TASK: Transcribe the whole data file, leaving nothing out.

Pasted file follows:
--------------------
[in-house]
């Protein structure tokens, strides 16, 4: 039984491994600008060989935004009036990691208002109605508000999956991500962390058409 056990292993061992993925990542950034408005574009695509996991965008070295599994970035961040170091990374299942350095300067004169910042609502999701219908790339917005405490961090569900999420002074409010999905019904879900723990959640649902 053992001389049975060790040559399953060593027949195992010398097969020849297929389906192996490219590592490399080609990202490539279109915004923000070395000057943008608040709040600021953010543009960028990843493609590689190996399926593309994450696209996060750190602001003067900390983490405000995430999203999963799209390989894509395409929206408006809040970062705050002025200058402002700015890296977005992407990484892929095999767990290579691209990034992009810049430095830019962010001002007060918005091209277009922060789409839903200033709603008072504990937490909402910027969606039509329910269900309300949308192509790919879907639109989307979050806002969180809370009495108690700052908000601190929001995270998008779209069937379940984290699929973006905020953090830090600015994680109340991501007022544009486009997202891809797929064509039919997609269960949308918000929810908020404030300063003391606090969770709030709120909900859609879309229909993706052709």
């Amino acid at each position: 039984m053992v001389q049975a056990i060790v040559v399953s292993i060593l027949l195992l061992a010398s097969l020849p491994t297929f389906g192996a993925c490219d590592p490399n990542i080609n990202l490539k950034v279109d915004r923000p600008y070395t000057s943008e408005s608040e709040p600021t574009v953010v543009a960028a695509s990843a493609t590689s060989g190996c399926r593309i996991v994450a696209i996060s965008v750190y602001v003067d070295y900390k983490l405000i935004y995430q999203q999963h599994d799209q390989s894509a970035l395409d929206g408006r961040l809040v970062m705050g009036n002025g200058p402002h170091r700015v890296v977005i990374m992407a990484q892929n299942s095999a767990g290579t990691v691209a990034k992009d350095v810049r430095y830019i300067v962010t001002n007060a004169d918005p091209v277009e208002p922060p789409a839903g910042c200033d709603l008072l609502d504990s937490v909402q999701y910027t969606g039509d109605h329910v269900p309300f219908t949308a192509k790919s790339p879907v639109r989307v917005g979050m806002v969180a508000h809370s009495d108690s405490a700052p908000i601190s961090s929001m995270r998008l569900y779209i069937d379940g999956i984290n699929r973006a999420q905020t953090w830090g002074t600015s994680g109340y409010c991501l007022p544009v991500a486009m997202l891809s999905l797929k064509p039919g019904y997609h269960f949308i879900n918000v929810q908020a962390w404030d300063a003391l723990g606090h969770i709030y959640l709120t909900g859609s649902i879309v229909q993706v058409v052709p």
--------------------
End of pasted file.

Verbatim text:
[in-house]
């Protein structure tokens, strides 16, 4: 039984491994600008060989935004009036990691208002109605508000999956991500962390058409 056990292993061992993925990542950034408005574009695509996991965008070295599994970035961040170091990374299942350095300067004169910042609502999701219908790339917005405490961090569900999420002074409010999905019904879900723990959640649902 053992001389049975060790040559399953060593027949195992010398097969020849297929389906192996490219590592490399080609990202490539279109915004923000070395000057943008608040709040600021953010543009960028990843493609590689190996399926593309994450696209996060750190602001003067900390983490405000995430999203999963799209390989894509395409929206408006809040970062705050002025200058402002700015890296977005992407990484892929095999767990290579691209990034992009810049430095830019962010001002007060918005091209277009922060789409839903200033709603008072504990937490909402910027969606039509329910269900309300949308192509790919879907639109989307979050806002969180809370009495108690700052908000601190929001995270998008779209069937379940984290699929973006905020953090830090600015994680109340991501007022544009486009997202891809797929064509039919997609269960949308918000929810908020404030300063003391606090969770709030709120909900859609879309229909993706052709």
């Amino acid at each position: 039984m053992v001389q049975a056990i060790v040559v399953s292993i060593l027949l195992l061992a010398s097969l020849p491994t297929f389906g192996a993925c490219d590592p490399n990542i080609n990202l490539k950034v279109d915004r923000p600008y070395t000057s943008e408005s608040e709040p600021t574009v953010v543009a960028a695509s990843a493609t590689s060989g190996c399926r593309i996991v994450a696209i996060s965008v750190y602001v003067d070295y900390k983490l405000i935004y995430q999203q999963h599994d799209q390989s894509a970035l395409d929206g408006r961040l809040v970062m705050g009036n002025g200058p402002h170091r700015v890296v977005i990374m992407a990484q892929n299942s095999a767990g290579t990691v691209a990034k992009d350095v810049r430095y830019i300067v962010t001002n007060a004169d918005p091209v277009e208002p922060p789409a839903g910042c200033d709603l008072l609502d504990s937490v909402q999701y910027t969606g039509d109605h329910v269900p309300f219908t949308a192509k790919s790339p879907v639109r989307v917005g979050m806002v969180a508000h809370s009495d108690s405490a700052p908000i601190s961090s929001m995270r998008l569900y779209i069937d379940g999956i984290n699929r973006a999420q905020t953090w830090g002074t600015s994680g109340y409010c991501l007022p544009v991500a486009m997202l891809s999905l797929k064509p039919g019904y997609h269960f949308i879900n918000v929810q908020a962390w404030d300063a003391l723990g606090h969770i709030y959640l709120t909900g859609s649902i879309v229909q993706v058409v052709p």